IATA sees weaker demand for air freight
While freight markets were expected to weaken towards year-end, September’s decline was larger than anticipated.
in the NewsState of Logistics 2016: Pursue mutual benefit Saia announces plans for Northeast expansion Creform celebrates 25th anniversary PwC reports a mild decline in third quarter transportation & logistics M&A activity UPS turns in strong Q3 earnings performance More News
The International Air Transport Association (IATA) announced International freight traffic recorded a 14.8 percent year-on-year increase, which is significantly weaker than the 19.0 percent rise recorded in August.
While freight markets were expected to weaken towards year-end, September’s decline was larger than anticipated. Consumer and business confidence remains weak in many parts of the world. Re-stocking lifted freight markets earlier in the year, but this has not been followed by spending to solidify the economic recovery. Compared to September 2009, freight capacity has increased by 11.9 percent, below the 14.8 percent increase volumes, pushing cargo load factors to 52.4 percent.
According to Giovanni Bisignani, IATA’s director general and CEO, the freight numbers are “worrying.” Freight activity has fallen 6 percent since May’s post-crisis peak.
“What we see in air cargo markets is inevitably reflected in the broader economy,” he said. As international air cargo accounts for 35 percent of the value of goods traded internationally, it is a leading indicator of economic activity.”
But not everyone in the industry was as alarmed. Brandon Fried, executive director of the Air Forwarders Association, told LM that “sustainable recovery” is the objective.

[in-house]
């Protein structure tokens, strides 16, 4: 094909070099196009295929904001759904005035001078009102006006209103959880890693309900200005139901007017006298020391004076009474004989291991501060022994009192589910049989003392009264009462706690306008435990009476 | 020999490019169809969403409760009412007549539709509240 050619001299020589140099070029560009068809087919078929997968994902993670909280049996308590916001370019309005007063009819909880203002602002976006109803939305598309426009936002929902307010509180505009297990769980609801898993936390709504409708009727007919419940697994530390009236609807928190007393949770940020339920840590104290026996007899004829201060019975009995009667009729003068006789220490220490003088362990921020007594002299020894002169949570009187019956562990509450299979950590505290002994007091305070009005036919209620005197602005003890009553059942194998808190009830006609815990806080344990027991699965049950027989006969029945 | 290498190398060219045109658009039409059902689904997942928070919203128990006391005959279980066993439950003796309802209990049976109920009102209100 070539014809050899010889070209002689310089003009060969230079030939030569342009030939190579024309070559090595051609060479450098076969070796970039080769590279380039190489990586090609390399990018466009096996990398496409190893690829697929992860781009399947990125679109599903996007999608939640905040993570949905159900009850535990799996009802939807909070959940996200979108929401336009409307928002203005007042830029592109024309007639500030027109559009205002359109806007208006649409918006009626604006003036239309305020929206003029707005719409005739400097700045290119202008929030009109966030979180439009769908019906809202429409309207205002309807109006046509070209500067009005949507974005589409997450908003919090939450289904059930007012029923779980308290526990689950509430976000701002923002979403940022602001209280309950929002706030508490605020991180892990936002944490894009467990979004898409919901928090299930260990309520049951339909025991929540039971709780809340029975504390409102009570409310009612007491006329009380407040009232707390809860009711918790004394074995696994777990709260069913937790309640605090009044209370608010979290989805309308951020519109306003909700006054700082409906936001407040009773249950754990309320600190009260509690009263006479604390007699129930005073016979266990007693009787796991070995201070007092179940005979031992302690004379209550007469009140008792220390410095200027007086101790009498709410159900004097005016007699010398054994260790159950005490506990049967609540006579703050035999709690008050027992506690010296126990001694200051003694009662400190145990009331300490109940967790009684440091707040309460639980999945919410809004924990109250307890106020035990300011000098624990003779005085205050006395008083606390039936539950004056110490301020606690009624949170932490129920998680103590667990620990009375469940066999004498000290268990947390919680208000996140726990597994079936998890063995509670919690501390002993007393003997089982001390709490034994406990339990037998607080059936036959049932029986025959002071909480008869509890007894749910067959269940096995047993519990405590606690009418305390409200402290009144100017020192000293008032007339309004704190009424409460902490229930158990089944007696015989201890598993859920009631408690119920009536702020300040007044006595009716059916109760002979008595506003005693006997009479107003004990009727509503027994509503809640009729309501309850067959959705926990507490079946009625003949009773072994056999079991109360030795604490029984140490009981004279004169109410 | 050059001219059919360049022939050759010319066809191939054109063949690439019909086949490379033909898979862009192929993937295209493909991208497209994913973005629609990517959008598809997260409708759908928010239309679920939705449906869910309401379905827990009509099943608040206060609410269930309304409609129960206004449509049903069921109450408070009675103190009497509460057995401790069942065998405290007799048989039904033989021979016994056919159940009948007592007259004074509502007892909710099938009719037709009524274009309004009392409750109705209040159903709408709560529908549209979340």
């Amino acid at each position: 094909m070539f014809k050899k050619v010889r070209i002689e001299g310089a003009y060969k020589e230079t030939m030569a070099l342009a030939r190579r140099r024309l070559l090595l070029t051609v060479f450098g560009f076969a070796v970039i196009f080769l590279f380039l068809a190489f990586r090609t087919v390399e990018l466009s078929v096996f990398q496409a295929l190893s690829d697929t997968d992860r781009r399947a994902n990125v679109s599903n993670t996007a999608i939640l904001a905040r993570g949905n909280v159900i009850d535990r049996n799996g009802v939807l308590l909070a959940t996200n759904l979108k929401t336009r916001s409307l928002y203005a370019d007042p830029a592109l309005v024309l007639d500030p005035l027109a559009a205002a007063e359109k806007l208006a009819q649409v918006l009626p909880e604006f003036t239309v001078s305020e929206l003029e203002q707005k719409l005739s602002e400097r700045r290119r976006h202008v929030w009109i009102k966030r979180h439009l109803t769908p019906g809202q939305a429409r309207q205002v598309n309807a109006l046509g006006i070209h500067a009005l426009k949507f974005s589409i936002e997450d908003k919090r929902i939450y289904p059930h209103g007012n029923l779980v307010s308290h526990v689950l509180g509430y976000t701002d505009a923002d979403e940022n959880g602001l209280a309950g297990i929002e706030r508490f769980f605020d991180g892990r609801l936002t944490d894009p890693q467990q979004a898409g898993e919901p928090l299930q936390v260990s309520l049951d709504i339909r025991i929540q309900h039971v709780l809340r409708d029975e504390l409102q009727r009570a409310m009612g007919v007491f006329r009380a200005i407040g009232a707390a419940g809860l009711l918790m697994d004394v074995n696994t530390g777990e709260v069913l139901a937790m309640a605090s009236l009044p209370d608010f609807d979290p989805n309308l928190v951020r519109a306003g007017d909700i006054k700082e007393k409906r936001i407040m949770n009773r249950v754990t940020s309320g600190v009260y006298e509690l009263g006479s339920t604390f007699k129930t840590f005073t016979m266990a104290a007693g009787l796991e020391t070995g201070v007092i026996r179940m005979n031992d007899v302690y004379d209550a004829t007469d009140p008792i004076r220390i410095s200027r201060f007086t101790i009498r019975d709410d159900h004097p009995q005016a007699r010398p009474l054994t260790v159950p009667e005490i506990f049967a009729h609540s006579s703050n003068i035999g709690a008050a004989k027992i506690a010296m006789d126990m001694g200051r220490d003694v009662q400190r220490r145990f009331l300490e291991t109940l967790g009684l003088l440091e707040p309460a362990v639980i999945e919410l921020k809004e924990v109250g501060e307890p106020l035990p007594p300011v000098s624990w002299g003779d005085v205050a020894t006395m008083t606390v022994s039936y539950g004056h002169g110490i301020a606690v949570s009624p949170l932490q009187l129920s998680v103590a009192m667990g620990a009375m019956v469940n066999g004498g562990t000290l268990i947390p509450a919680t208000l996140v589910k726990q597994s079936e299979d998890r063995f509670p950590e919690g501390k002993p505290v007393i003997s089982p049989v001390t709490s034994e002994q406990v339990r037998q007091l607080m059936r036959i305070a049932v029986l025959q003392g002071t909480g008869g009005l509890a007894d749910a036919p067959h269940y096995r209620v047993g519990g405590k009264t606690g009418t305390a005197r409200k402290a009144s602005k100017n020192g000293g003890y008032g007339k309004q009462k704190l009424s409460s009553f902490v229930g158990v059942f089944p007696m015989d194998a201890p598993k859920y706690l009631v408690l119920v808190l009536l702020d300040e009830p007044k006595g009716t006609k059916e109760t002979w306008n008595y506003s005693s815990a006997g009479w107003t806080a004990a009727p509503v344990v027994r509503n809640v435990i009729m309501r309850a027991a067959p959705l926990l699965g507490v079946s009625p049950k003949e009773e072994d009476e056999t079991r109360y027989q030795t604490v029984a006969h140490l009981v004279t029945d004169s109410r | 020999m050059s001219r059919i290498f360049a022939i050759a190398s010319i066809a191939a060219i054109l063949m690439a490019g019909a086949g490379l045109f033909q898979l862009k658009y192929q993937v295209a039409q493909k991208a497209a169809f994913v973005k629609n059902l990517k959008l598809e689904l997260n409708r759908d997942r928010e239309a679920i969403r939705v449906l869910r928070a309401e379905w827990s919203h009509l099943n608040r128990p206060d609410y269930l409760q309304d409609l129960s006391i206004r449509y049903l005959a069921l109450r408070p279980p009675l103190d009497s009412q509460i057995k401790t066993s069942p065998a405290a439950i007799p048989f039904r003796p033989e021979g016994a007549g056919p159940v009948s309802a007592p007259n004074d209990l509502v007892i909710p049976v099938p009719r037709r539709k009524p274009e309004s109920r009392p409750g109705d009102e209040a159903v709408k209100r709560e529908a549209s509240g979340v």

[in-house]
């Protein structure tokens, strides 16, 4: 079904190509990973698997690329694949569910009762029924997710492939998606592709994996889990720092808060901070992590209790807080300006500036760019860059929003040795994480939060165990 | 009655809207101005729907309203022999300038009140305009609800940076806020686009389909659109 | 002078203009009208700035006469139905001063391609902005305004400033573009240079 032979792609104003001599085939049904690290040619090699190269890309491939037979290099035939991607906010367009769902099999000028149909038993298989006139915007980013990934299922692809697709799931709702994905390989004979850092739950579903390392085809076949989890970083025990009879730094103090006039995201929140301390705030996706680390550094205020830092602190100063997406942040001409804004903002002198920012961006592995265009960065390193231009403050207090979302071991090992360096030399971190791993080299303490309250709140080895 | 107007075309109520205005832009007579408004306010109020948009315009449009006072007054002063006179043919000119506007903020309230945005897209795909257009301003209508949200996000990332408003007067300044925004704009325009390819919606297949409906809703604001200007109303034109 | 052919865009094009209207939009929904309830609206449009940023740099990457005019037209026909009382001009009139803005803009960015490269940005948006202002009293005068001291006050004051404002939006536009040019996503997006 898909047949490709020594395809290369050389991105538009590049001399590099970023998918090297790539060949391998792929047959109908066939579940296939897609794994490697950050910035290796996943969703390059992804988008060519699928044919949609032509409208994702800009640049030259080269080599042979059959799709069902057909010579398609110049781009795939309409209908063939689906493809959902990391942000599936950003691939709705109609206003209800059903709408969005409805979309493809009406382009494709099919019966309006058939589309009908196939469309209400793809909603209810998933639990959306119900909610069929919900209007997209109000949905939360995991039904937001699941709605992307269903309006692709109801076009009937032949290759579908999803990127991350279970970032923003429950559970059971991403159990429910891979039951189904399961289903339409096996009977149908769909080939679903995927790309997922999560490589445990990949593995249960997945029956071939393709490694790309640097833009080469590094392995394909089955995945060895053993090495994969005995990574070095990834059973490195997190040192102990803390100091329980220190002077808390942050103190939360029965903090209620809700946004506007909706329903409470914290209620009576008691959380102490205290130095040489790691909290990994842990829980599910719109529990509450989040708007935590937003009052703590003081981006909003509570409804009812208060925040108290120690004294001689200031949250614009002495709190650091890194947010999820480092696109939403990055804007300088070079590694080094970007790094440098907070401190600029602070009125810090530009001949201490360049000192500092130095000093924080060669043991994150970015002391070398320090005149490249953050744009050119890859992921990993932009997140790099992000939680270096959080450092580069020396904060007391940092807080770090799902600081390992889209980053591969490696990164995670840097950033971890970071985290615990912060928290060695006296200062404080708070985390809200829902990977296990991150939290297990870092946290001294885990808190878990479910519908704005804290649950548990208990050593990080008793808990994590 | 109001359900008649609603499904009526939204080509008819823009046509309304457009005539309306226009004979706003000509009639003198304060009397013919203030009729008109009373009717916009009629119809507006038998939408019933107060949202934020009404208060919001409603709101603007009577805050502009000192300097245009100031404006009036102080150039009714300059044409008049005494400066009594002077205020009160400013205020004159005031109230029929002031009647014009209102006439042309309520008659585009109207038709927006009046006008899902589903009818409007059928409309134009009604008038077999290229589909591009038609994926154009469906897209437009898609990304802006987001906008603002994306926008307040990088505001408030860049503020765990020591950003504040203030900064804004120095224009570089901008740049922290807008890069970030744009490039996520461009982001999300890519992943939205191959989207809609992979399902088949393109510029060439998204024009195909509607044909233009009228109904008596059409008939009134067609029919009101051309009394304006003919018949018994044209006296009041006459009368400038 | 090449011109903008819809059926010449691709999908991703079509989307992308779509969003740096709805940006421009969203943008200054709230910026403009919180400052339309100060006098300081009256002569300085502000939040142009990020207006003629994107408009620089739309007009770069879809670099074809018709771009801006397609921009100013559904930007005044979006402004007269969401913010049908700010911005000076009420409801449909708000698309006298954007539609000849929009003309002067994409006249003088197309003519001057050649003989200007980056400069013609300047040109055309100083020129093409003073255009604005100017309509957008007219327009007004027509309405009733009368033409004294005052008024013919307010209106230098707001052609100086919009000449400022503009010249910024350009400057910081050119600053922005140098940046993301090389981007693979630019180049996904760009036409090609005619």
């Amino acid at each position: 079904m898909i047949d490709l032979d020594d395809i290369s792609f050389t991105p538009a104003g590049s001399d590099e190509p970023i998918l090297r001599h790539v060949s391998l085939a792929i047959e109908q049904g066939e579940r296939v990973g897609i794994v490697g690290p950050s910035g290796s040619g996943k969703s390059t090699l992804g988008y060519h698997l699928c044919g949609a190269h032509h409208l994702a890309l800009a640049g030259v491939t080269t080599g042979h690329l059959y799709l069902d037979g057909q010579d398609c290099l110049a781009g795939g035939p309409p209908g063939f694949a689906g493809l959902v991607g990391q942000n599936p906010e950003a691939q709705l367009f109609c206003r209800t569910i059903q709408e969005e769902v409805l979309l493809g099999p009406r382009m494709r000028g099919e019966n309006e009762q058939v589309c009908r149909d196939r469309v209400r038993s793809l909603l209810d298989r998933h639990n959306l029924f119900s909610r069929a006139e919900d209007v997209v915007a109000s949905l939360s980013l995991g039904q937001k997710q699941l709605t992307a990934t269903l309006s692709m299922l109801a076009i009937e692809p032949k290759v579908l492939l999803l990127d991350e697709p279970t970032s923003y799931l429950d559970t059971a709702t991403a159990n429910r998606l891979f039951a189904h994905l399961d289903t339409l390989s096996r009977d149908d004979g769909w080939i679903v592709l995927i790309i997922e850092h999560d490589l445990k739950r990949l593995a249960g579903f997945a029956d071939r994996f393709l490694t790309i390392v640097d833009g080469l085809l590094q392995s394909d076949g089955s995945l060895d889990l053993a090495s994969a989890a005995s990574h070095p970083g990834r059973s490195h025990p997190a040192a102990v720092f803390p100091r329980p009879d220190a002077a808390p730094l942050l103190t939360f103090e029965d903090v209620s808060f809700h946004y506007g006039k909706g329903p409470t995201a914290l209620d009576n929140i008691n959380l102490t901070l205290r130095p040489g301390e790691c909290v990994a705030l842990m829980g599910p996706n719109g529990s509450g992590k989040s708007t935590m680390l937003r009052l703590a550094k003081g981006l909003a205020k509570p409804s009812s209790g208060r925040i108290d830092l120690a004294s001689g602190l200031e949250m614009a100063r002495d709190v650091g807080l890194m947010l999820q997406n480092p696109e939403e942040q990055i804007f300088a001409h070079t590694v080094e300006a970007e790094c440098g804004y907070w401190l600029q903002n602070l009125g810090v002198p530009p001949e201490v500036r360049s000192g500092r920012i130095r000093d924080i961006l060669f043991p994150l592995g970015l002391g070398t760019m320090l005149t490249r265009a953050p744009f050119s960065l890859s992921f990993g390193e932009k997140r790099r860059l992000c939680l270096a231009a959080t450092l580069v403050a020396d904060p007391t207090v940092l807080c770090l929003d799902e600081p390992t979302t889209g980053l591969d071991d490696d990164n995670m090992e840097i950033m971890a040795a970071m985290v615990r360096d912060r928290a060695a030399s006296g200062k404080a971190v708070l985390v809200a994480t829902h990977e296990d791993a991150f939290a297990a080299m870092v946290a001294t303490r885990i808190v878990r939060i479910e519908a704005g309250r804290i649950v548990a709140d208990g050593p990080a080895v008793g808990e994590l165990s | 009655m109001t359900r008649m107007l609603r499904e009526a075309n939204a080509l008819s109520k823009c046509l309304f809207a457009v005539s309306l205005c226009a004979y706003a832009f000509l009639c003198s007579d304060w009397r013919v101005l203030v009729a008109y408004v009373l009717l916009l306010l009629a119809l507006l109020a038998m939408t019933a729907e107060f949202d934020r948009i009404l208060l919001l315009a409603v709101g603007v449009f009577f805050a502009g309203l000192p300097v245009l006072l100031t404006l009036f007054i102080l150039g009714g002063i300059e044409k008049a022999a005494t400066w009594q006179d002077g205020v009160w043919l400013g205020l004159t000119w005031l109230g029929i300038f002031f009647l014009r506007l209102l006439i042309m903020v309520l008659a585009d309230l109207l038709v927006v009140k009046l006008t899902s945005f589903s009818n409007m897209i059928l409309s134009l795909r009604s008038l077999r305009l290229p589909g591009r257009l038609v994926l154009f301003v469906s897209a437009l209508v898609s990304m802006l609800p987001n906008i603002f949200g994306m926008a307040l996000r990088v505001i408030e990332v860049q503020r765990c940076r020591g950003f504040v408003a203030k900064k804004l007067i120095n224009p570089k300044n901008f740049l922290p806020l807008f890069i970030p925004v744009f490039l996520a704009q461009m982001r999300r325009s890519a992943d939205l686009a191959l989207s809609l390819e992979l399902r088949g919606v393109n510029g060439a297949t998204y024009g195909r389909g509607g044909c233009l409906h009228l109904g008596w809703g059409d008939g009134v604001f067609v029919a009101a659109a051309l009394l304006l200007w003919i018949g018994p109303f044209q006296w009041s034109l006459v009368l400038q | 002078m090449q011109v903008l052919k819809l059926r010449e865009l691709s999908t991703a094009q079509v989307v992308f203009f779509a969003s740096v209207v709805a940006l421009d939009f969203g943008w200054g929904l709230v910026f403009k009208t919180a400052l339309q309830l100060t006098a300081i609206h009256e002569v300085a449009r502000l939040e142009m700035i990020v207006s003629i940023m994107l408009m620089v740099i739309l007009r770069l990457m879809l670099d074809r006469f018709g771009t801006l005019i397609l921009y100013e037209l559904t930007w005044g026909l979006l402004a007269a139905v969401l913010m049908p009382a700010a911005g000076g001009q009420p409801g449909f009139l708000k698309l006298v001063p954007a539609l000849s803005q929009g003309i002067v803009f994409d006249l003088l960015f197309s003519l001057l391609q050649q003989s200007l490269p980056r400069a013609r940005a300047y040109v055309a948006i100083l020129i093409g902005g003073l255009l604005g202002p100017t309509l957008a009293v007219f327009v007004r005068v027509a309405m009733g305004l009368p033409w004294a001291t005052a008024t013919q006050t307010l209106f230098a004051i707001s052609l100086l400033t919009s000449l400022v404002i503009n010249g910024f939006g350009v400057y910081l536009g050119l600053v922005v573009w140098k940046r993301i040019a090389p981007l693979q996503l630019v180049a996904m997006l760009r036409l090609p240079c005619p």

“And that’s what we are seeing year to date,” he added. “We certainly don’t expect the sudden surges we had for a couple of months in 2010, but our members are telling us that 2011 will be a year of modest but measured growth.”
But on a global level, Bisignani is concerned that “government actions” will have an impact on recovery.
“Austerity measures will dampen demand,” he warned. “When combined with new or increased taxation, as we have seen in Germany and the UK, the challenges are even greater,” said Bisignani. “Governments must understand that air transport is an economic catalyst.”
About the AuthorPatrick Burnson, Executive Editor Patrick Burnson is executive editor for Logistics Management and Supply Chain Management Review magazines and web sites. Patrick is a widely-published writer and editor who has spent most of his career covering international trade, global logistics, and supply chain management. He lives and works in San Francisco, providing readers with a Pacific Rim perspective on industry trends and forecasts. You can reach him directly at [email protected]
Subscribe to Logistics Management Magazine!Subscribe today. It's FREE!
Get timely insider information that you can use to better manage your entire logistics operation.
Start your FREE subscription today!
European Logistics Update: Post-Brexit U.K. moving ahead, but in which direction? Badcock Home Furniture &more: Out with paper, in with Cloud TMS View More From this Issue